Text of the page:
Illinois first in US to sign legislation preventing book bans


Lika Lezhava

Myopic Books, a vintage bookstore in Chicago’s Wicker Park neighborhood

By Lisa Chasanov, Summer Editor

Illinois Secretary of State Alexi Giannoulias announced that legislation preventing book banning was signed into law by Gov. JB Pritzker on Monday.

The law, also known as HB 2789, passed the Illinois House in March and the Senate in May, according to a statement by the Illinois Secretary of State’s office.

Giannoulias, who serves as the state librarian, proposed HB 2789 in response to library protests by right-wing political groups.

“The concept of banning books contradicts the very essence of what our country stands for,” Giannoulias said. “It also defies what education is all about: teaching our children to think for themselves.”

House Bill 2789 allows the Illinois Secretary of State to block funding to libraries that do not adhere to the American Library Association’s Library Bill of Rights. The bill also allows the secretary’s office to directly authorize funding only to libraries that provide a written statement standing against book banning and upholding the ALA’s Bill of Rights.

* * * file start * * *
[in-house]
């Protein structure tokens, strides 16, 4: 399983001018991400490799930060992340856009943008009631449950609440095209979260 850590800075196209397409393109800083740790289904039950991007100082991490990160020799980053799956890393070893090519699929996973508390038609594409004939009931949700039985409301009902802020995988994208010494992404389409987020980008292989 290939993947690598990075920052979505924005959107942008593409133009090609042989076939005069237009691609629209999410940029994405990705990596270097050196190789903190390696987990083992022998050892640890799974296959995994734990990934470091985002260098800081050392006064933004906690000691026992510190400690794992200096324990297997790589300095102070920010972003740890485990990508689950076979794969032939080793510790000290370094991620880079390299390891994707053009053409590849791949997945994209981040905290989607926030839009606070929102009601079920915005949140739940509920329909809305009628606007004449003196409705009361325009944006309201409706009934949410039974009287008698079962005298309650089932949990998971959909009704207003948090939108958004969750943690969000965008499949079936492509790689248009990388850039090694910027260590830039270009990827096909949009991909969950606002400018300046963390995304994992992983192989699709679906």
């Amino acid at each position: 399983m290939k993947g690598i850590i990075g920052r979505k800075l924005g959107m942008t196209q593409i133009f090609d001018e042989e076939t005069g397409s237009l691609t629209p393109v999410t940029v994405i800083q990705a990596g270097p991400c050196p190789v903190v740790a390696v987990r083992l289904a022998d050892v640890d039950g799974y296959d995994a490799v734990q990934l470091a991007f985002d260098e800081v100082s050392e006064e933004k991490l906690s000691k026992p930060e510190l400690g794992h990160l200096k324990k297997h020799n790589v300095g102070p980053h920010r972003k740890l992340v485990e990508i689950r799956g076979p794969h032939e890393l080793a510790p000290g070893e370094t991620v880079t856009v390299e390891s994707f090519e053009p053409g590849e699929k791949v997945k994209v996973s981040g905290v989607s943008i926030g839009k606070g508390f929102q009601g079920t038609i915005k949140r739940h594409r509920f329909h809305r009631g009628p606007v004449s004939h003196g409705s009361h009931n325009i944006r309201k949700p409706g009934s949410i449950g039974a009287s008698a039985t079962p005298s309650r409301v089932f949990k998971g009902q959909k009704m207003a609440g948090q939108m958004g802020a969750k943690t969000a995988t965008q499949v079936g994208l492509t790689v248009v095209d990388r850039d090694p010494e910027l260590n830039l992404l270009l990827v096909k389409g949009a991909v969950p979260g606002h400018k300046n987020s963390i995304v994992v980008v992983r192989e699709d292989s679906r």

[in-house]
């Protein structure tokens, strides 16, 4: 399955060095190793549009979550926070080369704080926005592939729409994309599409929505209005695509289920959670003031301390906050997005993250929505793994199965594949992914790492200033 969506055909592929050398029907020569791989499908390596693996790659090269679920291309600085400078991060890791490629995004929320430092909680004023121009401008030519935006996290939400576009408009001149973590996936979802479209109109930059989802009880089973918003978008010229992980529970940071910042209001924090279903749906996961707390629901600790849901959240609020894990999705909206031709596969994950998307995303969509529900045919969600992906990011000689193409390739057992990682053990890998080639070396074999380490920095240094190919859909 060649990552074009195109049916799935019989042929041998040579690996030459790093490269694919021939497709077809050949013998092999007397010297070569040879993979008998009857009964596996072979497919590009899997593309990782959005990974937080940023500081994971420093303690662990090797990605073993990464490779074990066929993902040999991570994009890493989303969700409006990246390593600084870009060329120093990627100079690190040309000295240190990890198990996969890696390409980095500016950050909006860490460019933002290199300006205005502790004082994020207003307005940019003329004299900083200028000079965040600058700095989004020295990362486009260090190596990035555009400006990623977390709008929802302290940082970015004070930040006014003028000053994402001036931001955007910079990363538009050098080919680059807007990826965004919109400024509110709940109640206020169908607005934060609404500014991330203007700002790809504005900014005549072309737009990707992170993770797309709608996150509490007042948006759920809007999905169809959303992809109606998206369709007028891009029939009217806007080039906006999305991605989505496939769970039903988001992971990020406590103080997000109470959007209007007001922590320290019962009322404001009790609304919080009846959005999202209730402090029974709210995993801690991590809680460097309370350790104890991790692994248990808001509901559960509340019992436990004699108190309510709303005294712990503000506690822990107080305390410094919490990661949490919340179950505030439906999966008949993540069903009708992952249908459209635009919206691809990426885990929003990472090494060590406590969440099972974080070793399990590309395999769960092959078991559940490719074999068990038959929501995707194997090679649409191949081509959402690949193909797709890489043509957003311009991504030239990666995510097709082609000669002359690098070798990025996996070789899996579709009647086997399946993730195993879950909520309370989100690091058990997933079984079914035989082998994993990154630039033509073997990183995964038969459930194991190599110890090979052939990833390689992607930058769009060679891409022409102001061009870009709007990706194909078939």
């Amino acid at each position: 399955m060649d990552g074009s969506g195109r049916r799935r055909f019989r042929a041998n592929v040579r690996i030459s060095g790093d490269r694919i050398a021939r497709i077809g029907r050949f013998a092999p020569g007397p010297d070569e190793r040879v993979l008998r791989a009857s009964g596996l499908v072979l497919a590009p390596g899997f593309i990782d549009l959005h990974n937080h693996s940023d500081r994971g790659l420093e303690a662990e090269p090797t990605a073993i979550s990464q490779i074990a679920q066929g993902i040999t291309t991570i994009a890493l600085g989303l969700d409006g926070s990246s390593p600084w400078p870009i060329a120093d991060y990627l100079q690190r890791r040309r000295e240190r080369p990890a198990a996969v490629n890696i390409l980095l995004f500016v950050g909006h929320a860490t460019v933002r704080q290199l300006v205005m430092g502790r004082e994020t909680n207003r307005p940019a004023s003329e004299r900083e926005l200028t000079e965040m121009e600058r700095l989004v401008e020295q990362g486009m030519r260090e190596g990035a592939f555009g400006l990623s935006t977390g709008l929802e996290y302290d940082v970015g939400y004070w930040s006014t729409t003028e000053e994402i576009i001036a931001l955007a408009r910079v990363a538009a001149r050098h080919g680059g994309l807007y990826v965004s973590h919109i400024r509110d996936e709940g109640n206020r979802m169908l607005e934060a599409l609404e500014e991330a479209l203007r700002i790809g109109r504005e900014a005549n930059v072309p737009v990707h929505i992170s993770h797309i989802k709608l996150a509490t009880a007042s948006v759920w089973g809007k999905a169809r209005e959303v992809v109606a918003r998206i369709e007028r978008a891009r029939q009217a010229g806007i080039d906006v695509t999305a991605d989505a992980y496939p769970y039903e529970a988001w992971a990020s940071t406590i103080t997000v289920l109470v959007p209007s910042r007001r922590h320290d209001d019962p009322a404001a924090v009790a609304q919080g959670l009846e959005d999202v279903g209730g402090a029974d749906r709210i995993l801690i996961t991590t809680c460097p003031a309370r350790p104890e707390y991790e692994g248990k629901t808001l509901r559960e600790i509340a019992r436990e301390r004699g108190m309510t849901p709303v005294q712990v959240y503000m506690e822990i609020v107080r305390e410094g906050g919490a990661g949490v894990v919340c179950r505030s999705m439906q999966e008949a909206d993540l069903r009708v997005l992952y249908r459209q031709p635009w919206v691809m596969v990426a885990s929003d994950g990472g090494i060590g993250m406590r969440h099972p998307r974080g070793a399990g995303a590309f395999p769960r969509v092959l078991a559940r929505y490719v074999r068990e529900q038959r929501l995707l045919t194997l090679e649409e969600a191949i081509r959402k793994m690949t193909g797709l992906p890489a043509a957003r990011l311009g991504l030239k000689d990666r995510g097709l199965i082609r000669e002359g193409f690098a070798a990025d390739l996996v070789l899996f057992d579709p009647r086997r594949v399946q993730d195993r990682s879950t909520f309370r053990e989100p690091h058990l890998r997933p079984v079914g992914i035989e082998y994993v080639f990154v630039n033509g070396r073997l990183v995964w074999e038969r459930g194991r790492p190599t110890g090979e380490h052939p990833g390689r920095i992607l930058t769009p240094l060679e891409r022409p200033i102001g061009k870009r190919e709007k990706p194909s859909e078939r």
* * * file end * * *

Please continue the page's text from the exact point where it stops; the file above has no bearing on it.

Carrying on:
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    According to a statement by Giannoulias’ office, “the ALA Bill of Rights states that reading materials should not be removed or restricted because of partisan or personal disapproval.” 

    Currently, Illinois law does not contain language prohibiting libraries from restricting access to certain books.

    “This landmark law is a triumph for our democracy, a win for First Amendment Rights and a great victory for future generations,” Giannoulias said. 

    According to the Secretary of State’s office, there were 67 attempts to ban books in Illinois in 2022 and more than 2,500 different books were subject to attempted bans across the United States in 2022.

    With Monday’s approval from Pritzker, the new law will take effect on January 1.


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